UPDATE: Henry Neufeld has posted helpful comments which add nicely to mine. Henry has correctly read the spirit of my post. He goes on to point out what I perhaps should have in my post above, also, namely, that some of the translation wordings in the ESV are unfortunate and contribute to some unhealthy traditional views toward women. For instance, translation of adelphoi in Rom. 12:1 as "brothers" when almost all exegetes recognize that the word referred to both males and females, is an example where masculine words were retained which reinforce the idea of excluding women from the Bible (the ESV does footnote the meaning "brothers and sisters" but that accurate meaning should be in the text, not in a footnote). There are other examples like this in the ESV where masculine words were retained when probably most on the ESV team recognize that both women and men were referred to in the biblical text. This practice in the ESV isn't misogny, per se, but it definitely causes many females to feel excluded from versions such as the ESV where the Bible itself does not exclude them.

I stayed away from the translation deficiencies of the ESV in my post above, choosing only to address the issue of the spirit of our debates over Bible versions. I have addressed deficiencies of the ESV a number of other times in BBB posts, as well as in the ESV section of this blog and the ESV links webpage, but I can see that my post might allow readers to infer that the ESV is an acceptable translation. It is, IMO, not an acceptable translation, but I do not believe that I should question the motives of those who produced the ESV. I do believe that it is proper to question the ESV translation itself.

I have found many problem wordings in the ESV and likely will continue to do so. As an editor myself, the ESV strikes me as a translation that was rushed to publication without adequate care taken to be consistent to its own translation patterns. For instance, the ESV team only revised a few of the obsolescent inverted negatives of the RSV. From private communication I know that the ESV team was made aware before publication that the obsolete negatives should be more consistently revised, but for whatever reason they were left in the translation. With today's computerized search routines it would have taken only a few more minutes or at most, perhaps two or three hours, to have completed that revision job. Had the ESV team completed revising the negative word orders to standard English usage since 1750 A.D., the ESV would have less of a strange, out-dated sound to it.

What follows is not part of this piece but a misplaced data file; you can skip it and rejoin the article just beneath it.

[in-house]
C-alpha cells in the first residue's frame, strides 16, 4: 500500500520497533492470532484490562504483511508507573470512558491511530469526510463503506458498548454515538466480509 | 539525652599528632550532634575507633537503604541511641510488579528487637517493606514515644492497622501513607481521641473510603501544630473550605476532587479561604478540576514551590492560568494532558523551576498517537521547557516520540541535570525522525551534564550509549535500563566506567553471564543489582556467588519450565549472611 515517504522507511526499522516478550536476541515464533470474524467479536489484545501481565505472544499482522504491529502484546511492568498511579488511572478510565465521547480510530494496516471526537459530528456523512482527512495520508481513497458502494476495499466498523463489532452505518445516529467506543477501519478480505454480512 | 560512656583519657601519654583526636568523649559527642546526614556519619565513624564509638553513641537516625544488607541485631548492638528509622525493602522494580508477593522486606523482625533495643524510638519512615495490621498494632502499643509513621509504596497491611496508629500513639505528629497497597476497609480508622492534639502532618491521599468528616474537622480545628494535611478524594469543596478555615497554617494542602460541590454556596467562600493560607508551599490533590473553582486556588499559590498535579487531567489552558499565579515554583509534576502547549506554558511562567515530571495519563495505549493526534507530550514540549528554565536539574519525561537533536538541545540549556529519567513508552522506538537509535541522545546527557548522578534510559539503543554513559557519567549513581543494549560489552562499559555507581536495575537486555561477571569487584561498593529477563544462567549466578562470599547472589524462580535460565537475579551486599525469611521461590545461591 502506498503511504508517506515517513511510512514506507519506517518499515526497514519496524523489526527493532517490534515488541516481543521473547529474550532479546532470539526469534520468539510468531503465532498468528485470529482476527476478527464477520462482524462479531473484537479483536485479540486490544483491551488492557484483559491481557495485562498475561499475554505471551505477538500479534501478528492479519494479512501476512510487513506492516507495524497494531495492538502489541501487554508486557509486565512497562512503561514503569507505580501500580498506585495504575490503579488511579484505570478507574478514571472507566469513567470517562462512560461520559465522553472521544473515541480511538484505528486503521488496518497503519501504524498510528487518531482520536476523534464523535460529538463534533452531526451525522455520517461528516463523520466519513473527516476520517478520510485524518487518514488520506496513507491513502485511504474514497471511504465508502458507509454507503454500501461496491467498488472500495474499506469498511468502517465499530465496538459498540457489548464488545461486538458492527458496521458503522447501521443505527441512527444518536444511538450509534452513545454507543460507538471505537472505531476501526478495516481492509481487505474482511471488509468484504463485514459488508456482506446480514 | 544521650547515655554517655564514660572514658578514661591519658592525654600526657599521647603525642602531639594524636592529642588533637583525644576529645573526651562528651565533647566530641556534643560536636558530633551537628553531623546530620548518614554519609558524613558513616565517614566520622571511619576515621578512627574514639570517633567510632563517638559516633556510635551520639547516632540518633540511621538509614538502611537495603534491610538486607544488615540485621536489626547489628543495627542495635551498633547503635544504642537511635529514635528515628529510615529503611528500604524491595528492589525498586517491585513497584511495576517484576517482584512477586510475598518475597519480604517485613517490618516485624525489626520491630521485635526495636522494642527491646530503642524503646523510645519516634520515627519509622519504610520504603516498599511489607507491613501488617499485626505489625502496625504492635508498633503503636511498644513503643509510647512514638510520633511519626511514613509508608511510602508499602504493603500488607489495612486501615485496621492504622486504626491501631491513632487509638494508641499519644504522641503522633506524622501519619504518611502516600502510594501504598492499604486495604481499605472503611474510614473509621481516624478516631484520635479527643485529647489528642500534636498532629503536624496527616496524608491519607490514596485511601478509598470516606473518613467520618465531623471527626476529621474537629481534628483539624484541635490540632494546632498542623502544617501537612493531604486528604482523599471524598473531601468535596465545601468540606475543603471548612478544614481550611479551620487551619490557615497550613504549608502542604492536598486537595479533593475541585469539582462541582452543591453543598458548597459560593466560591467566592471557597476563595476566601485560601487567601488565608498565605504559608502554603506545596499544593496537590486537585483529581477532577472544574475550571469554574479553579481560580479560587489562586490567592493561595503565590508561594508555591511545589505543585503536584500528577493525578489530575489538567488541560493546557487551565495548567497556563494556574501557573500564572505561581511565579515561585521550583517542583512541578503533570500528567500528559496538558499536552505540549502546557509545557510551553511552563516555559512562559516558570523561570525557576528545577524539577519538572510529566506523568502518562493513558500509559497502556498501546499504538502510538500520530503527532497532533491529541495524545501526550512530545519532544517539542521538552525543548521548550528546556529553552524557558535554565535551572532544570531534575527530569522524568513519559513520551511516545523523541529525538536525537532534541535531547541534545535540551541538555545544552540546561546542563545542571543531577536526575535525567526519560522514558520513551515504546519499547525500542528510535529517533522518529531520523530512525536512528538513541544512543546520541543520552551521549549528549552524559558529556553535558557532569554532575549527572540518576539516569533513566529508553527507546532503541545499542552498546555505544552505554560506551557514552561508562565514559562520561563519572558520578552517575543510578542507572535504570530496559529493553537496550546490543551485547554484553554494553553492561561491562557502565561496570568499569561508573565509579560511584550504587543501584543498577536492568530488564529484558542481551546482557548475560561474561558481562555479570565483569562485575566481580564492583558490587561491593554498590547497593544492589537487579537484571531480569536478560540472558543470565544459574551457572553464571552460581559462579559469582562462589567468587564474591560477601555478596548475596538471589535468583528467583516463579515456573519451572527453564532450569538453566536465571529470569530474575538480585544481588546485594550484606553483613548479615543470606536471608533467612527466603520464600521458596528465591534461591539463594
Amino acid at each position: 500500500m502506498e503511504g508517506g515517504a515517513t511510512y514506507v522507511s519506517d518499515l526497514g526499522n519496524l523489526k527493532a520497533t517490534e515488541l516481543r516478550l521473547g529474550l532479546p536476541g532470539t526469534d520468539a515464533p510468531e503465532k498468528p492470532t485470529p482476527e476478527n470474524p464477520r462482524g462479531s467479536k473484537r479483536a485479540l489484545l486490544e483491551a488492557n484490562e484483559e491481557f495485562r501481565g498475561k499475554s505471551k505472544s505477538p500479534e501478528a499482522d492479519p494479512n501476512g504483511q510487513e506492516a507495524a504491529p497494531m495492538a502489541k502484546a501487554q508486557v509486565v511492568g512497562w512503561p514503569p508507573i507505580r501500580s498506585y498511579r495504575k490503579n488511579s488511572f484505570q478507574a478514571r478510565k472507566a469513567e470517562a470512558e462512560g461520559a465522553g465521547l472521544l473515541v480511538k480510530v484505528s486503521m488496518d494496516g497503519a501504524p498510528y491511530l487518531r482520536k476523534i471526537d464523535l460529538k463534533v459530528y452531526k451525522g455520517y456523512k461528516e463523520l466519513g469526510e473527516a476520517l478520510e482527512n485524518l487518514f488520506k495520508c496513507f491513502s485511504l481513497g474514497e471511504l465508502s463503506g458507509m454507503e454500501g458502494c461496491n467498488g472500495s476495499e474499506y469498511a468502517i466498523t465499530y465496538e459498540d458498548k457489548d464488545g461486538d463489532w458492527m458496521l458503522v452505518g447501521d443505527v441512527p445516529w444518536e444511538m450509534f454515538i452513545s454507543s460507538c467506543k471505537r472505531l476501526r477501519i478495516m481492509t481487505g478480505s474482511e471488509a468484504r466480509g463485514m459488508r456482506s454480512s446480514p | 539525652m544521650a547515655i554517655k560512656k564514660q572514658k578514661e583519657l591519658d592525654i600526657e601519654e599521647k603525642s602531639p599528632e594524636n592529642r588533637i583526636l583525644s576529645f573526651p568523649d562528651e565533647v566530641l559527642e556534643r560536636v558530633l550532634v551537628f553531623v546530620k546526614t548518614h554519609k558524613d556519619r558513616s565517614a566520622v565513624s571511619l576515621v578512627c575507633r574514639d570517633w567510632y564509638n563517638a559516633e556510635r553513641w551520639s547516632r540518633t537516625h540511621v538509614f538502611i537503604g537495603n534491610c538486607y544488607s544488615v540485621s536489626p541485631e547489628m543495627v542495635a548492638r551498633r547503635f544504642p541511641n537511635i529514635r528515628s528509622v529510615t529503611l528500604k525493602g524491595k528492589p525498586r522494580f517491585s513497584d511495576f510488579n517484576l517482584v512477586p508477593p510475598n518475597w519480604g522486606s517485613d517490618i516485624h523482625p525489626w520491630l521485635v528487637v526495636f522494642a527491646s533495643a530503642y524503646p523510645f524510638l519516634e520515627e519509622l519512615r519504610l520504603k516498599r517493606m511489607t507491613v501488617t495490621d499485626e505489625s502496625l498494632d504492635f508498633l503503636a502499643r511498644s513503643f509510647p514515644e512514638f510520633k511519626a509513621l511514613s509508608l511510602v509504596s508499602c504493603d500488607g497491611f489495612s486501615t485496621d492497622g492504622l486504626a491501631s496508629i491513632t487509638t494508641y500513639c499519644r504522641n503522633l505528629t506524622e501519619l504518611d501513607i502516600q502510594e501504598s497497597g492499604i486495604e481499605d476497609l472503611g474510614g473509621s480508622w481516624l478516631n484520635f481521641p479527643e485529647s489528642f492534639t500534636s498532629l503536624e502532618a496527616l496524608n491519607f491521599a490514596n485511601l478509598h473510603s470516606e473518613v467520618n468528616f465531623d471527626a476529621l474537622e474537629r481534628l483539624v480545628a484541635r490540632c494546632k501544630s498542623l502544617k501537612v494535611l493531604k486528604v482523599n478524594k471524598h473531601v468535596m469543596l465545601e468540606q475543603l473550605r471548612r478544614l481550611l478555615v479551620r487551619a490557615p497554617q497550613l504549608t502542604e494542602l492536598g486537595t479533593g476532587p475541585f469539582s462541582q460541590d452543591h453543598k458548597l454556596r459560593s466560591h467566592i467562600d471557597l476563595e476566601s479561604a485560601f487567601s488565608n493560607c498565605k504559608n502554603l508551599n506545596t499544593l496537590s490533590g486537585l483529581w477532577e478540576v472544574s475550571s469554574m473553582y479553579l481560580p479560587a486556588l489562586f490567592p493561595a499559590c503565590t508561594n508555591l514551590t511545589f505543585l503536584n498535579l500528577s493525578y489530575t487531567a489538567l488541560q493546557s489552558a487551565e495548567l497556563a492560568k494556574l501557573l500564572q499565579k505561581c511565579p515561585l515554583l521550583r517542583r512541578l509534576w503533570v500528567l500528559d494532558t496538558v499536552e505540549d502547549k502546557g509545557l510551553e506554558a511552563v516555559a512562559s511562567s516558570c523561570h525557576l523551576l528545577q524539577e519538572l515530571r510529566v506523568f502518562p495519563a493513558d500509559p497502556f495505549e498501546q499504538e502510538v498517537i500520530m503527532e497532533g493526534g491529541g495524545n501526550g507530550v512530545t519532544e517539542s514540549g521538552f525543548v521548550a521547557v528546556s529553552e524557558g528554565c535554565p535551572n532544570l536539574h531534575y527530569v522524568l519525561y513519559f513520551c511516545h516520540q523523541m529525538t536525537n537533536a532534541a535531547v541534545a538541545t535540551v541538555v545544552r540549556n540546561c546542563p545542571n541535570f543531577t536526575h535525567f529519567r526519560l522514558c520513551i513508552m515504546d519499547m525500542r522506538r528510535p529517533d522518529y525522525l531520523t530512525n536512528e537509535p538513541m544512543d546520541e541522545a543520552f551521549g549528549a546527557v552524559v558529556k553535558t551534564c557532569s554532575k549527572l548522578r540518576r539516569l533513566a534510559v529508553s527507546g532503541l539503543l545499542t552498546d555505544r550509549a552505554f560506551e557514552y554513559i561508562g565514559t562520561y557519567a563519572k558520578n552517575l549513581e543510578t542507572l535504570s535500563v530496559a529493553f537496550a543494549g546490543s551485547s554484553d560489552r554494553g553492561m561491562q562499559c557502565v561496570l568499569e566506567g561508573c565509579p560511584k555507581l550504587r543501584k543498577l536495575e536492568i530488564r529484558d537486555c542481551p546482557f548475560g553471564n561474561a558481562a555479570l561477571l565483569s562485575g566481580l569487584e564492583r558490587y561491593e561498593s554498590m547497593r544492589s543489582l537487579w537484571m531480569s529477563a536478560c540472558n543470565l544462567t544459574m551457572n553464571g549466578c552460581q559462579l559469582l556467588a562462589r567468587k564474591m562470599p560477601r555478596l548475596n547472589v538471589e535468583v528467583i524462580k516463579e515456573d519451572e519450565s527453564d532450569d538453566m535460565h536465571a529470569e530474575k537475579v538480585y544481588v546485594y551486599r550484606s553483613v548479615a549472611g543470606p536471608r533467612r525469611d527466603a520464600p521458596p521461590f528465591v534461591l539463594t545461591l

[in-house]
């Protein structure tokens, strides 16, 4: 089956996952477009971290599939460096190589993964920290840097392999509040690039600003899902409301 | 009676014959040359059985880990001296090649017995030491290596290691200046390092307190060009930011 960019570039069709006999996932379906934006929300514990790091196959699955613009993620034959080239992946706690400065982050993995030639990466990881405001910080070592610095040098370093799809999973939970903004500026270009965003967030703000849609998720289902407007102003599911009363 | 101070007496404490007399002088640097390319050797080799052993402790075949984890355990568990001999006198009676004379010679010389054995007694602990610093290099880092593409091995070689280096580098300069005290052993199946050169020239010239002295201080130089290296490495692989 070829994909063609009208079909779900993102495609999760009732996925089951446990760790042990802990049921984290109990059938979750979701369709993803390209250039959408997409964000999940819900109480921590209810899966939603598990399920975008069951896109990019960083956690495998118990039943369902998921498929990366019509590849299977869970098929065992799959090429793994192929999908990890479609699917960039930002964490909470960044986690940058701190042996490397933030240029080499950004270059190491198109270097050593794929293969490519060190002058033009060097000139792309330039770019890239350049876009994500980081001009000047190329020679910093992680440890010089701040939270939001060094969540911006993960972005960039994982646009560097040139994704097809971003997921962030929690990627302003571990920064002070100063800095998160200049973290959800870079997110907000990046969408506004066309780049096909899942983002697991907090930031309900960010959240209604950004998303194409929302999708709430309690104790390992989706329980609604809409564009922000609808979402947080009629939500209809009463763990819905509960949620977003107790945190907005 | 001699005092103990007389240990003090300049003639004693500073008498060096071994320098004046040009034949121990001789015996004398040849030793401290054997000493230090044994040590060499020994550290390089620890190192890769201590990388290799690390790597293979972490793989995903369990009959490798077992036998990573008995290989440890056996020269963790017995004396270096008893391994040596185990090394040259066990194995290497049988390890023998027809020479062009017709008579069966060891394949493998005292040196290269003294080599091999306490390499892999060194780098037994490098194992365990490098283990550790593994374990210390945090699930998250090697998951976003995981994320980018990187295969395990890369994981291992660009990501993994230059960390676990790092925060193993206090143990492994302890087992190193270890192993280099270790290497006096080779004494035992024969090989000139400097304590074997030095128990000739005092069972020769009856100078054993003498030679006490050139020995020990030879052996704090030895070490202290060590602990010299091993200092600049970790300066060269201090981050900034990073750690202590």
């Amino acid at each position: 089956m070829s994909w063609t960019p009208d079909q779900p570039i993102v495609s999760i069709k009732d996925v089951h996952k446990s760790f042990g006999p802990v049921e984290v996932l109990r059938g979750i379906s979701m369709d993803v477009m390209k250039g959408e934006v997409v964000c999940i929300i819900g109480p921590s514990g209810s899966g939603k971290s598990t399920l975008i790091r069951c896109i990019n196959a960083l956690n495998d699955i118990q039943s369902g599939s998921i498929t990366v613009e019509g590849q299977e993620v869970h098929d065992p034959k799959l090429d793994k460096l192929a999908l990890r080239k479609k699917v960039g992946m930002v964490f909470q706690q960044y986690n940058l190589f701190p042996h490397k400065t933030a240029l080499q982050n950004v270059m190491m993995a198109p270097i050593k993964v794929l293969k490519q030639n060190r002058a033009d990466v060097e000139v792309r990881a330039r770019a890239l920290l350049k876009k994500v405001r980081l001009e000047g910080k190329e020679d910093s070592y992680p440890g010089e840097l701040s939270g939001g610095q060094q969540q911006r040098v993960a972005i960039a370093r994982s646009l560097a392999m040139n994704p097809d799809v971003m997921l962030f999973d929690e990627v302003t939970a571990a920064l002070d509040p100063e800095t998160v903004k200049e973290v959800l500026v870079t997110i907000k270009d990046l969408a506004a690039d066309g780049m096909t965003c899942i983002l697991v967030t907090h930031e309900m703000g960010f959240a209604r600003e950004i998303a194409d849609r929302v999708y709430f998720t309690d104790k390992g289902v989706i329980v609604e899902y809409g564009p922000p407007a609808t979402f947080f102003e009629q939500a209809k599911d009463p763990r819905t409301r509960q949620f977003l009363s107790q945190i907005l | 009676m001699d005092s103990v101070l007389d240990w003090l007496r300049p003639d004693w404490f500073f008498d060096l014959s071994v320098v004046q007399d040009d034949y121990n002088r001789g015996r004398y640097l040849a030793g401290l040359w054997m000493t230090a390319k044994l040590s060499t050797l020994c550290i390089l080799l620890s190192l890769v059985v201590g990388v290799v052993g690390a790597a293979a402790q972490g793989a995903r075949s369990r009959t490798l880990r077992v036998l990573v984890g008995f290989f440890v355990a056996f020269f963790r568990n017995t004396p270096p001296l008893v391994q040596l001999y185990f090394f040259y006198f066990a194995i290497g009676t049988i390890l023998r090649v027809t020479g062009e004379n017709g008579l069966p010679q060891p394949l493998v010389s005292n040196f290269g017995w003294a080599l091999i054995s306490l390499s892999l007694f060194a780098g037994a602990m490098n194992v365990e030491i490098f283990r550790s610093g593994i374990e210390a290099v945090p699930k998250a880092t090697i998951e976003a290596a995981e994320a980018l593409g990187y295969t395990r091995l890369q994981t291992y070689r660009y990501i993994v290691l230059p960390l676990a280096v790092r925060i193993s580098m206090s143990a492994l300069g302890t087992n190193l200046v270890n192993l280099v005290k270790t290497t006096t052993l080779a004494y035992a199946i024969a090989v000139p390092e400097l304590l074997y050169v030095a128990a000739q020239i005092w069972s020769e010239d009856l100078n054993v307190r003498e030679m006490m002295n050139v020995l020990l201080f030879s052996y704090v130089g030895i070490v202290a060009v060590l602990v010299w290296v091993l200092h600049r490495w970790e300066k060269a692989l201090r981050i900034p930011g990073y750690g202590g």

Categories: ,

19 Comments:

At Tue Feb 21, 10:24:00 AM, Blogger Ted Gossard said...

Amen brother.

 
At Tue Feb 21, 12:34:00 PM, Blogger KAT said...

I'm sorry, but a problem doesn't just go away with a little hand waving. What exactly is not misygonistic about the things they say again?

Besides that, whatever the motives of scholars and translators are, it's the effect that their rhetoric and ideals have on the public and on the laity that truly concerns me.

I'm not just shooting at the wind here either. I have personally witnessed firsthand some terrible things done under the guise of "biblical manhood". My anger is not directed towards strawmen and paranoid theories. I'm talking about reality. I hate what I've seen. And I feel little need in conceding to "friendly" dialogue with such people, nor do I give even a thought to the worth of their ideals.

As for Love....

My love is a love that prays that God will hold them to a scorching fire, in this lifetime -- all in the hope that may be saved in the next.

I pray that they will repent. That's the extent of my love for them. I'll reserve the rest of my love and "friendly" dialogue for other people -- like their victims.

Just because some call themselves "Christian" isn't going to make me think twice here. Some might consider that some kind of "Get Out of Jail for Free" card, but it does nothing for me. Millions of scoundrels have hidden behind that banner before. Billions even. Some of the most destructive human beings in history were "Christians". Just because someone's a "Christian" doesn't mean that they're going to get my "sincere respect" by default. I'm not going to let appeals to "friendliness" and "respect" scare me into silence and second guessing.